You know you are getting older when, instead of attending birthday parties and weddings, you are attending funerals. I’ve come to realize that some of the greatest stories about individuals and their impact on others only seem to come out in the eulogies. Before I get any older, I wanted to express my admiration and appreciation for the example Mr. Marriott gave me as a leader and how it has formed by management style.
While still in college, I joined Marriott in 1976 as a charter member of Marriott’s Great America in Santa Clara. And just 5 years later, I was fortunate to serve as the opening director of services for Marriott’s 100th property, the Maui Marriott Resort, the first in the state of Hawaii. What I remember to this day was how Mr. Marriott would walk the backstage areas and greet everyone with a smile and a handshake. He didn’t wait for someone to approach him. He initiated the interaction. As managers, we all went through orientation where we learned the mantra of J.W. Marriott, Sr., “Take good care of your employees and they’ll take good care of the customers.” And in the gesture of Mr. Marriott, Jr. walking around to introduce himself to all of us, it was obvious the mantra wasn’t simply a slogan, but really something that drove the leadership philosophy of the company. While I left Marriott shortly thereafter I always remembered that example.
Eight years ago, while I was general manager, The Inn at Bay Harbor became the first Renaissance franchise in Michigan. While Mr. Marriott was not able to attend the conversion ceremonies, the regional team, all of the same generation as Mr. Marriott, exhibited the same genuine warmth in greeting all our associates and welcoming them to the extended Marriott family. And every Marriott regional VP has done that with every subsequent visit. That gesture was very apparent to me because I had not seen that kind of management culture since leaving Marriott.
Thirty-five years after my first day at Great America, I was the charter general manager of The Henry – Autograph Collection which for 21 years stood as the Ritz Carlton Dearborn. Mr. Marriott came through on a tour of the property. Since The Henry is a franchise, he did not have to do that during his two-day tour as there are many Marriott managed properties in Detroit. But he did. Serving many years as a Board member of General Motors, he had visited often when it was a Ritz-Carlton. Many of the same associates were there to greet him on his first visit to The Henry. We had the line of associates upon his arrival and he took the time to shake everyone’s hand. But what I remember was that on our tour of the property, he made it a point to acknowledge every associate as he had done in Maui.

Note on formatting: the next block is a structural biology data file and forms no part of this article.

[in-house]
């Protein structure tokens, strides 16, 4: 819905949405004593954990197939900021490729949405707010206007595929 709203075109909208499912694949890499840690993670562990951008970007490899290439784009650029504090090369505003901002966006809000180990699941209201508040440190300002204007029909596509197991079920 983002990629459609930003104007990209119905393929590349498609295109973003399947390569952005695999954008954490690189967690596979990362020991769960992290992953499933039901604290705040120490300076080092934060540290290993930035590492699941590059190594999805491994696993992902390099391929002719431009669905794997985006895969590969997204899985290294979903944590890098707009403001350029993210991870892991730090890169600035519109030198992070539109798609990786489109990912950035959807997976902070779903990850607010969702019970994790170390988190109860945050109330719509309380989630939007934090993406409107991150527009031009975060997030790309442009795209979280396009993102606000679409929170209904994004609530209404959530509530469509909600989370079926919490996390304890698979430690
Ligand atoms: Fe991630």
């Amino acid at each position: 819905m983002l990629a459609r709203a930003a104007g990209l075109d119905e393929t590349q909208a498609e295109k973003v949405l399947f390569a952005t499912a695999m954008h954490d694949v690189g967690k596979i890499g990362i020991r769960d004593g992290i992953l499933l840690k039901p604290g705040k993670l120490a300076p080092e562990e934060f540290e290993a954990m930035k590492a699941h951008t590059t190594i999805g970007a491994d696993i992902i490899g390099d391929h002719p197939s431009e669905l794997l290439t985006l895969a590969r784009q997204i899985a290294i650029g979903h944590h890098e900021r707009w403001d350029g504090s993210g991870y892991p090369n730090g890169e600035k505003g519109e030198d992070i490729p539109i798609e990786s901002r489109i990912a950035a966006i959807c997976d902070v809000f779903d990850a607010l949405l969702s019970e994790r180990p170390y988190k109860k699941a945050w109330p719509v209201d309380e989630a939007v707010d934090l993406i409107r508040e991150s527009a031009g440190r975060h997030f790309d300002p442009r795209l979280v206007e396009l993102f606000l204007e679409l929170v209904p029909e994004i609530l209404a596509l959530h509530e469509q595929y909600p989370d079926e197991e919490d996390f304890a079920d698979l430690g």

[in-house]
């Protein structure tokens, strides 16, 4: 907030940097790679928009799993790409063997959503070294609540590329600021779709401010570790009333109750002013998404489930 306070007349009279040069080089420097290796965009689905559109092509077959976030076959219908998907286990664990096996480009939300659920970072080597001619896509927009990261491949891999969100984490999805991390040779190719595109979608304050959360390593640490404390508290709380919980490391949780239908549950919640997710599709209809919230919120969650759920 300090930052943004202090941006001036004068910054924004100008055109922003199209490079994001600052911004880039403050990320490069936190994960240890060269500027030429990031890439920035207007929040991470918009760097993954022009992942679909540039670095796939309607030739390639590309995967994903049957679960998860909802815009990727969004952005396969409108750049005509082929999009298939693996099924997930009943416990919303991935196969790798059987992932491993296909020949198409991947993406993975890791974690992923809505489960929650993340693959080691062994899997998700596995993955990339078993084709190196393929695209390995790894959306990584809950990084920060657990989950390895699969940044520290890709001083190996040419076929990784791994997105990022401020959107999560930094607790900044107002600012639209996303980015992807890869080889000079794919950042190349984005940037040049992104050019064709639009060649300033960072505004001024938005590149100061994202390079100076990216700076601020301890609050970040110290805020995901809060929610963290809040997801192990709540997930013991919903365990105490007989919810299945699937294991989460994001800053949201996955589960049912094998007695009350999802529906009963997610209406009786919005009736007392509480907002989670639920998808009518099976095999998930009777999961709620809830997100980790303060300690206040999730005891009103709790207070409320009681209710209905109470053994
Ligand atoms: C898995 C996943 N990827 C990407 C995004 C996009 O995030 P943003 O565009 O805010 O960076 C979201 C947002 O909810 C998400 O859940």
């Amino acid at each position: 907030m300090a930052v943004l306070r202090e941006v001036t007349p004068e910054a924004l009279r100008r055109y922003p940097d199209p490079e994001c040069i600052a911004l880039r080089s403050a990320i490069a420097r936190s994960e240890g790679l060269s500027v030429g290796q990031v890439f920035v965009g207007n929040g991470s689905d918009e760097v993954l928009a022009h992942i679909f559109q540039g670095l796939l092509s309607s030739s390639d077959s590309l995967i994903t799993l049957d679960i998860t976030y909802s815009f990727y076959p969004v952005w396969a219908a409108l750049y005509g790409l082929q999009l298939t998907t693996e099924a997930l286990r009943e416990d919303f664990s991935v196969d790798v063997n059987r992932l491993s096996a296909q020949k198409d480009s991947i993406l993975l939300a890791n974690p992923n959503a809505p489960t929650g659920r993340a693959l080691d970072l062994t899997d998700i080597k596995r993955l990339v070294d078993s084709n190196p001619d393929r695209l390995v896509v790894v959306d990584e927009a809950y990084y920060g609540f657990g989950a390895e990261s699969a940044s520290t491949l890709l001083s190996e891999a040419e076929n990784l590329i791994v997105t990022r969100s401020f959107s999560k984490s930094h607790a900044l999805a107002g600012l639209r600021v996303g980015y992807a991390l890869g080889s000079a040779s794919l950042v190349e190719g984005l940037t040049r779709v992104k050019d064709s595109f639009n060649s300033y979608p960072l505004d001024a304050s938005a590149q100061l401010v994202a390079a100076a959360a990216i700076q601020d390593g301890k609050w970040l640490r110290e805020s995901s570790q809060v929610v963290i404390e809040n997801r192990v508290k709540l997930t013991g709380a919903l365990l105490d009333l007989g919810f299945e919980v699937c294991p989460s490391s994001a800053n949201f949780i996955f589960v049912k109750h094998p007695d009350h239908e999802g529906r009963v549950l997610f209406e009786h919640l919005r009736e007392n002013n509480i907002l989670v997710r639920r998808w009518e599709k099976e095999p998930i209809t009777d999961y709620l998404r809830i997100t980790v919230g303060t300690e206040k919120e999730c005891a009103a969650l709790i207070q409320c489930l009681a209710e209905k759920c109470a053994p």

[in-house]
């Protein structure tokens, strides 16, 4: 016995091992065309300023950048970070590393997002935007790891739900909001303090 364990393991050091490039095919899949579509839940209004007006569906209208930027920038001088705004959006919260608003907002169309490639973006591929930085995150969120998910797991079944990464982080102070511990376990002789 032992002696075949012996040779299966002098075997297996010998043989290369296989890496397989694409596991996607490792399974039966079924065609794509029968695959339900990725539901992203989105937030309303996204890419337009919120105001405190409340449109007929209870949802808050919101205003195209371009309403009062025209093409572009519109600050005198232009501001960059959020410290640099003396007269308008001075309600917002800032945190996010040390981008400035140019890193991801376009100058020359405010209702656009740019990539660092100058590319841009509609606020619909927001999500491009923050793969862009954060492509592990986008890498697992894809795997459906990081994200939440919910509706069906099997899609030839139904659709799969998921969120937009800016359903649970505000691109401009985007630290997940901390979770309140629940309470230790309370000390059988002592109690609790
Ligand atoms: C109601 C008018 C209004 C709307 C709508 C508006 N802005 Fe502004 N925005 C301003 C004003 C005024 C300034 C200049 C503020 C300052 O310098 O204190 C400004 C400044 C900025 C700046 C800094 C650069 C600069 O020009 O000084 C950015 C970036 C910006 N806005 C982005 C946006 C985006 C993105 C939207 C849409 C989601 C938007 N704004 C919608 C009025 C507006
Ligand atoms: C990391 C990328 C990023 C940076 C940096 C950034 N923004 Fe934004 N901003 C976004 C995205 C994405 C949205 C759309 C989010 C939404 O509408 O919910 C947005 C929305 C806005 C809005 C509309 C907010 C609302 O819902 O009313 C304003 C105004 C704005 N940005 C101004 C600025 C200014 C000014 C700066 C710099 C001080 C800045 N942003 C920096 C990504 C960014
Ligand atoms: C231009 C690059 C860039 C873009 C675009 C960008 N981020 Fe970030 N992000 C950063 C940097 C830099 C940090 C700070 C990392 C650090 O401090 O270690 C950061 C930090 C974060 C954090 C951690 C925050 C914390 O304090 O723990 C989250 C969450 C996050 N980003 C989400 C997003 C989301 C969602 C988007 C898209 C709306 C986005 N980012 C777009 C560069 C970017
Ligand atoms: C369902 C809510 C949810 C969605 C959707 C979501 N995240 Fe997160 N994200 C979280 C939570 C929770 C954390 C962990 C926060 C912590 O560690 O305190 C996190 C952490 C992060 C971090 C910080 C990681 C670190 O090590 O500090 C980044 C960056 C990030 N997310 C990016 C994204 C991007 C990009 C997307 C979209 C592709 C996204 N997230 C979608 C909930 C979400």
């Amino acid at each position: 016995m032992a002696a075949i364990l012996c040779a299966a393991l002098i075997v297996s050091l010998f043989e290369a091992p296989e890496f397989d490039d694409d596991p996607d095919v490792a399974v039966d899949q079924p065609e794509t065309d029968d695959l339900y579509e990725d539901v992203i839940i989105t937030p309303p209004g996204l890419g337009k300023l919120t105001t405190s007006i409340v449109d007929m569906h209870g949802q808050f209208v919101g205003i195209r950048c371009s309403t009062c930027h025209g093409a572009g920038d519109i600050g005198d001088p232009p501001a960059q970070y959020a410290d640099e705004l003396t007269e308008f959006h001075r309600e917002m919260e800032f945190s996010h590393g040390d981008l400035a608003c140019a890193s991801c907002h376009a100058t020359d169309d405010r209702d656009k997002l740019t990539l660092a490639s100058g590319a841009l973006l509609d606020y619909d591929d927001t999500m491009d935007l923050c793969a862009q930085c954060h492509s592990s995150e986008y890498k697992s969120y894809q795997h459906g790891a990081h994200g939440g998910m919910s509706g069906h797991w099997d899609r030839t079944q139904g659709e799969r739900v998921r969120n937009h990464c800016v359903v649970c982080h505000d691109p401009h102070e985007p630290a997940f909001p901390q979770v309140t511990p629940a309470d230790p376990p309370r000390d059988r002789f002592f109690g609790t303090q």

Between my days in Maui and my time at The Henry, I have worked for other corporate hotel companies and had the chance to meet very senior staff and had them visit my properties. I can tell you that the genuine appreciation that Mr. Marriott shows on every visit to every associate just doesn’t happen in other hotel companies. And there just doesn’t seem the sense of collaboration, that “we are in this together” feeling that Marriott leaders create. The lesson here: It all starts at the top. A handshake and a smile from the Chairman may seem like a very small thing, but it certainly made an impact on my leadership style. From day one, I understood you simply can’t lead from the corner office.
I am sure many Marriott current staff and alumni have stories on how Mr. Marriott and Marriott International have affected their lives. What’s yours?